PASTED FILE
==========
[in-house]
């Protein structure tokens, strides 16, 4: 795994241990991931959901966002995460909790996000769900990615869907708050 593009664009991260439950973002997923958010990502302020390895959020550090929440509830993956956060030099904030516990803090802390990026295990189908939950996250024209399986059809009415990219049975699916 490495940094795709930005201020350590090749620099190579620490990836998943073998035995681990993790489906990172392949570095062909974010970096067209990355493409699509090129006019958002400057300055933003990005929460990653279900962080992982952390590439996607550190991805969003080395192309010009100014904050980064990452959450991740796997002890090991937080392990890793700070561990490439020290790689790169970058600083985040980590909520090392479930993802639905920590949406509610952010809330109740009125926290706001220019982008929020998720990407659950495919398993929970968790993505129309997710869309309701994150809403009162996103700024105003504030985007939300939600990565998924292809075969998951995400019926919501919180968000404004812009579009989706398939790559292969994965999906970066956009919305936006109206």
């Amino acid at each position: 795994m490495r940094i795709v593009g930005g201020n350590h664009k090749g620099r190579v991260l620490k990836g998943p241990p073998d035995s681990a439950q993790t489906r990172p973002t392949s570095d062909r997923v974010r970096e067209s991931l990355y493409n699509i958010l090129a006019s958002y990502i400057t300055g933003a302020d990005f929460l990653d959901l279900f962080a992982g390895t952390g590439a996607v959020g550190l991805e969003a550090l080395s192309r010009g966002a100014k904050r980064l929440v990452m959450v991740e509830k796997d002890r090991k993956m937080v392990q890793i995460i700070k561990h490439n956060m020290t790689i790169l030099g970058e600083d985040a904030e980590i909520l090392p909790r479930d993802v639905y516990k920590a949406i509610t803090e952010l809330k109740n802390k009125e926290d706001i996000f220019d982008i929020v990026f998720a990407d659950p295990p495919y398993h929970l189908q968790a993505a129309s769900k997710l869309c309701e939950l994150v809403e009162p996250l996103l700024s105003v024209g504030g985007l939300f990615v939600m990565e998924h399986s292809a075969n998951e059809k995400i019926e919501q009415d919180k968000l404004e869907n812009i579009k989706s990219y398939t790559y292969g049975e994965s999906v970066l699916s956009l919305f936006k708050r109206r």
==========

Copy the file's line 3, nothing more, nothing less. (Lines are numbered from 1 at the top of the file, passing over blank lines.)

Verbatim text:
């Amino acid at each position: 795994m490495r940094i795709v593009g930005g201020n350590h664009k090749g620099r190579v991260l620490k990836g998943p241990p073998d035995s681990a439950q993790t489906r990172p973002t392949s570095d062909r997923v974010r970096e067209s991931l990355y493409n699509i958010l090129a006019s958002y990502i400057t300055g933003a302020d990005f929460l990653d959901l279900f962080a992982g390895t952390g590439a996607v959020g550190l991805e969003a550090l080395s192309r010009g966002a100014k904050r980064l929440v990452m959450v991740e509830k796997d002890r090991k993956m937080v392990q890793i995460i700070k561990h490439n956060m020290t790689i790169l030099g970058e600083d985040a904030e980590i909520l090392p909790r479930d993802v639905y516990k920590a949406i509610t803090e952010l809330k109740n802390k009125e926290d706001i996000f220019d982008i929020v990026f998720a990407d659950p295990p495919y398993h929970l189908q968790a993505a129309s769900k997710l869309c309701e939950l994150v809403e009162p996250l996103l700024s105003v024209g504030g985007l939300f990615v939600m990565e998924h399986s292809a075969n998951e059809k995400i019926e919501q009415d919180k968000l404004e869907n812009i579009k989706s990219y398939t790559y292969g049975e994965s999906v970066l699916s956009l919305f936006k708050r109206r």